|Publication number||US6645416 B2|
|Application number||US 09/852,787|
|Publication date||Nov 11, 2003|
|Filing date||May 11, 2001|
|Priority date||May 12, 2000|
|Also published as||CN1336712A, DE10023208A1, DE50111072D1, EP1153726A2, EP1153726A3, EP1153726B1, US20010047878|
|Publication number||09852787, 852787, US 6645416 B2, US 6645416B2, US-B2-6645416, US6645416 B2, US6645416B2|
|Inventors||Albrecht Bock, Thomas Baumann, Joerg Oesterheld|
|Original Assignee||Alstom Ltd.|
|Export Citation||BiBTeX, EndNote, RefMan|
|Patent Citations (22), Non-Patent Citations (1), Referenced by (21), Classifications (21), Legal Events (8)|
|External Links: USPTO, USPTO Assignment, Espacenet|
The invention relates to a method for insulating stator windings for rotating electrical machines, in particular, direct current machines and alternating current machines.
In general, such electrical machines are provided with a stator and a rotor in order to convert mechanical energy into electrical energy (i.e., a generator) or, vice versa, to convert electrical energy into mechanical energy (i.e., an electric motor). Depending on the operating status of the electrical machine, voltages are generated in the conductors of the stator windings. This means that the conductors of the stator windings must be appropriately insulated in order to avoid a short circuit.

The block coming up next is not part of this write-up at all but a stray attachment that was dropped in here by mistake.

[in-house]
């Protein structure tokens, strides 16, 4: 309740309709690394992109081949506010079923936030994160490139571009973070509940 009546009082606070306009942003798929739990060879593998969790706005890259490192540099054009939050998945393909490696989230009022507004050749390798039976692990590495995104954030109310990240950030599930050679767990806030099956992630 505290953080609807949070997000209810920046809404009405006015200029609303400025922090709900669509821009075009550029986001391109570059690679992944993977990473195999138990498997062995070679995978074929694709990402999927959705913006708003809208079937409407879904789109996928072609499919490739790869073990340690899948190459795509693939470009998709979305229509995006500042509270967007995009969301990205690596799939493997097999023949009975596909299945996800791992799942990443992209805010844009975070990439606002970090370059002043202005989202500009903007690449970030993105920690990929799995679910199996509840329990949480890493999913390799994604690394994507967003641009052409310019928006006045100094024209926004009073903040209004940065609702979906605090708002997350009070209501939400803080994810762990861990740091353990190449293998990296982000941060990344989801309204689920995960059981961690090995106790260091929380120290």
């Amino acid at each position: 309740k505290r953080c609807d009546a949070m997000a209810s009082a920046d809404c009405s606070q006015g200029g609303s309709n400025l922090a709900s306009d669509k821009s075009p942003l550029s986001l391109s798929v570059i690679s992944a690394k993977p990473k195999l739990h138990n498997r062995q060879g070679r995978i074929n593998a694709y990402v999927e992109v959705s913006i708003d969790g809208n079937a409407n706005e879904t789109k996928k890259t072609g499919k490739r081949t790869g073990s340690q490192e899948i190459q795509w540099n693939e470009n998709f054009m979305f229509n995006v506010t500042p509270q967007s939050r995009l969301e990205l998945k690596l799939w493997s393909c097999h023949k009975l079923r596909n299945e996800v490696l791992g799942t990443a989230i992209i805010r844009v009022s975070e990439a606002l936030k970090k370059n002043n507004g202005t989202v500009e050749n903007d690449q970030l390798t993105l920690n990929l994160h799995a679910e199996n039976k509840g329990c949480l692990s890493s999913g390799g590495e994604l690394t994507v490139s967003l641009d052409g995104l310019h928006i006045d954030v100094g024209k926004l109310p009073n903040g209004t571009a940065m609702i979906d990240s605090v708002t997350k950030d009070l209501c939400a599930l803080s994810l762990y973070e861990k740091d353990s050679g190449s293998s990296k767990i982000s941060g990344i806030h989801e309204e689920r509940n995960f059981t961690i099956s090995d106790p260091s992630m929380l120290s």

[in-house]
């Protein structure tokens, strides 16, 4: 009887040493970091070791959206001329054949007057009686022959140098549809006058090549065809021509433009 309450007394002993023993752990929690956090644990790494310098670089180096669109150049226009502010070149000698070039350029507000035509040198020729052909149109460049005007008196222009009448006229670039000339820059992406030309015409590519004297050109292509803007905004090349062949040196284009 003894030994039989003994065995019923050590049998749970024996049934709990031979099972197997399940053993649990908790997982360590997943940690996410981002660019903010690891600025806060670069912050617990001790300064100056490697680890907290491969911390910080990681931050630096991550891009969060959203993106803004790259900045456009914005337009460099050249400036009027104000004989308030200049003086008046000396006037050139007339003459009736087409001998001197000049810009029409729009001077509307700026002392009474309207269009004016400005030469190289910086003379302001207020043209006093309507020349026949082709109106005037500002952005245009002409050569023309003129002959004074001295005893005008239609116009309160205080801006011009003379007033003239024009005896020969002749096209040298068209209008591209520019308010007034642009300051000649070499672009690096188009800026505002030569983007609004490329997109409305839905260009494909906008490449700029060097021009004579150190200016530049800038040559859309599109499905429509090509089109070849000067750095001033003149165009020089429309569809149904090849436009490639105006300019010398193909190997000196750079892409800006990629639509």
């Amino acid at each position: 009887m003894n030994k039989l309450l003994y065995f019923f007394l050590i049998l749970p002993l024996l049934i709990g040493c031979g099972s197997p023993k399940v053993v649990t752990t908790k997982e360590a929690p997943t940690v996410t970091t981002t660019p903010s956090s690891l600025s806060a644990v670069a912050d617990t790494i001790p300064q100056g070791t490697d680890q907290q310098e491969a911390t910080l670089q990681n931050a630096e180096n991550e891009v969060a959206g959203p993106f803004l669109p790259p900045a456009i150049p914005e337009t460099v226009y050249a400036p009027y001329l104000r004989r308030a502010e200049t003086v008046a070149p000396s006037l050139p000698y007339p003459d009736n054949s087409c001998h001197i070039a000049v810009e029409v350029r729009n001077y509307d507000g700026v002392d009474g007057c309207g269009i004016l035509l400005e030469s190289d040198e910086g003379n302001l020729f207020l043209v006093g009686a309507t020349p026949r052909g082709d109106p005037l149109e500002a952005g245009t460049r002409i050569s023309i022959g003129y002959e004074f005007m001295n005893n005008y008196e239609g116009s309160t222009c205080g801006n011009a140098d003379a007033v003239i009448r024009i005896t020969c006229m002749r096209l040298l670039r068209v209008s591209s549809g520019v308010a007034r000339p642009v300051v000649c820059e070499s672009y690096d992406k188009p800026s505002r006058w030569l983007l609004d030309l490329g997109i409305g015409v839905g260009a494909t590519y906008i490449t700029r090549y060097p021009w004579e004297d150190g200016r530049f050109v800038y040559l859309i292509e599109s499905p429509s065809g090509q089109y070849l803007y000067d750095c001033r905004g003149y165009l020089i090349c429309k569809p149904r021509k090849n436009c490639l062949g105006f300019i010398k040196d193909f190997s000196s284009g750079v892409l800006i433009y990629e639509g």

Stator windings in electrical machines can be constructed in different ways. It is possible to bundle several individual conductors that are insulated against one another and to provide the conductor bundle created in this manner, often called a conductor bar, with a so-called main insulation. To produce the stator windings, several conductor bars are connected with each other at their frontal faces. This connection can be made, for example, with a metal plate to which both the respective insulated individual conductors of the first conductor bar as well as the respective insulated individual conductors of the second conductor bar are connected in a conductive manner. The individual conductors of the conductor bar are therefore not insulated from each other in the area of the metal plate.